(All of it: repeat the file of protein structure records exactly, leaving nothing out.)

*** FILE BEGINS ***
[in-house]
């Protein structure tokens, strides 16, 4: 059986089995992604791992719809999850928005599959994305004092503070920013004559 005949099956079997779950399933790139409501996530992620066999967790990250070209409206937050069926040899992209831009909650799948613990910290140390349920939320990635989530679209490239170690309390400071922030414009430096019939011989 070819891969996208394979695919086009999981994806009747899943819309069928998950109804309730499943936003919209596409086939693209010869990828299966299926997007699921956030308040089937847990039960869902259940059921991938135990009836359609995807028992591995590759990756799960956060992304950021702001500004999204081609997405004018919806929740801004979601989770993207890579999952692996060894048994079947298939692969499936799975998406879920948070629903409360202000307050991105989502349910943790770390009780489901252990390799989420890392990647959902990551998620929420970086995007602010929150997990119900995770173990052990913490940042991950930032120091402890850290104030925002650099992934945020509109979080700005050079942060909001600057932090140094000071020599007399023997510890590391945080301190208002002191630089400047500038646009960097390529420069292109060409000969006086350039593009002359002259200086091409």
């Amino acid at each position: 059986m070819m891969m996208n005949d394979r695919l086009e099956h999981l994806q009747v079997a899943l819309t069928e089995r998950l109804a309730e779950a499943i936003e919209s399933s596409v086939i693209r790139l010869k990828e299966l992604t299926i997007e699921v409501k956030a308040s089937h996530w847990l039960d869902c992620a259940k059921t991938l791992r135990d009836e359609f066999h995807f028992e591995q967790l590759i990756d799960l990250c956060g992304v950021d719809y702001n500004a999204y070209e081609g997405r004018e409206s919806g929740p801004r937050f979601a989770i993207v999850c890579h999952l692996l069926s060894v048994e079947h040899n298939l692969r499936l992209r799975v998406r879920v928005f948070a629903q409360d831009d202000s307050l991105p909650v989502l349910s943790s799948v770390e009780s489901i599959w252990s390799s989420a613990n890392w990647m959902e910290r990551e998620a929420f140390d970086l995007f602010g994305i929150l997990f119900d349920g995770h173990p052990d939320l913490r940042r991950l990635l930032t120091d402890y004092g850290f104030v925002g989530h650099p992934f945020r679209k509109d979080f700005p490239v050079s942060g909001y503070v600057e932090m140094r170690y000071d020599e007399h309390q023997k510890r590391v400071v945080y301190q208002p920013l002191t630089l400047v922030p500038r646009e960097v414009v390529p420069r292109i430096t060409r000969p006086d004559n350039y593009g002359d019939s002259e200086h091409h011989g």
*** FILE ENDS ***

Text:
[in-house]
């Protein structure tokens, strides 16, 4: 059986089995992604791992719809999850928005599959994305004092503070920013004559 005949099956079997779950399933790139409501996530992620066999967790990250070209409206937050069926040899992209831009909650799948613990910290140390349920939320990635989530679209490239170690309390400071922030414009430096019939011989 070819891969996208394979695919086009999981994806009747899943819309069928998950109804309730499943936003919209596409086939693209010869990828299966299926997007699921956030308040089937847990039960869902259940059921991938135990009836359609995807028992591995590759990756799960956060992304950021702001500004999204081609997405004018919806929740801004979601989770993207890579999952692996060894048994079947298939692969499936799975998406879920948070629903409360202000307050991105989502349910943790770390009780489901252990390799989420890392990647959902990551998620929420970086995007602010929150997990119900995770173990052990913490940042991950930032120091402890850290104030925002650099992934945020509109979080700005050079942060909001600057932090140094000071020599007399023997510890590391945080301190208002002191630089400047500038646009960097390529420069292109060409000969006086350039593009002359002259200086091409």
């Amino acid at each position: 059986m070819m891969m996208n005949d394979r695919l086009e099956h999981l994806q009747v079997a899943l819309t069928e089995r998950l109804a309730e779950a499943i936003e919209s399933s596409v086939i693209r790139l010869k990828e299966l992604t299926i997007e699921v409501k956030a308040s089937h996530w847990l039960d869902c992620a259940k059921t991938l791992r135990d009836e359609f066999h995807f028992e591995q967790l590759i990756d799960l990250c956060g992304v950021d719809y702001n500004a999204y070209e081609g997405r004018e409206s919806g929740p801004r937050f979601a989770i993207v999850c890579h999952l692996l069926s060894v048994e079947h040899n298939l692969r499936l992209r799975v998406r879920v928005f948070a629903q409360d831009d202000s307050l991105p909650v989502l349910s943790s799948v770390e009780s489901i599959w252990s390799s989420a613990n890392w990647m959902e910290r990551e998620a929420f140390d970086l995007f602010g994305i929150l997990f119900d349920g995770h173990p052990d939320l913490r940042r991950l990635l930032t120091d402890y004092g850290f104030v925002g989530h650099p992934f945020r679209k509109d979080f700005p490239v050079s942060g909001y503070v600057e932090m140094r170690y000071d020599e007399h309390q023997k510890r590391v400071v945080y301190q208002p920013l002191t630089l400047v922030p500038r646009e960097v414009v390529p420069r292109i430096t060409r000969p006086d004559n350039y593009g002359d019939s002259e200086h091409h011989g």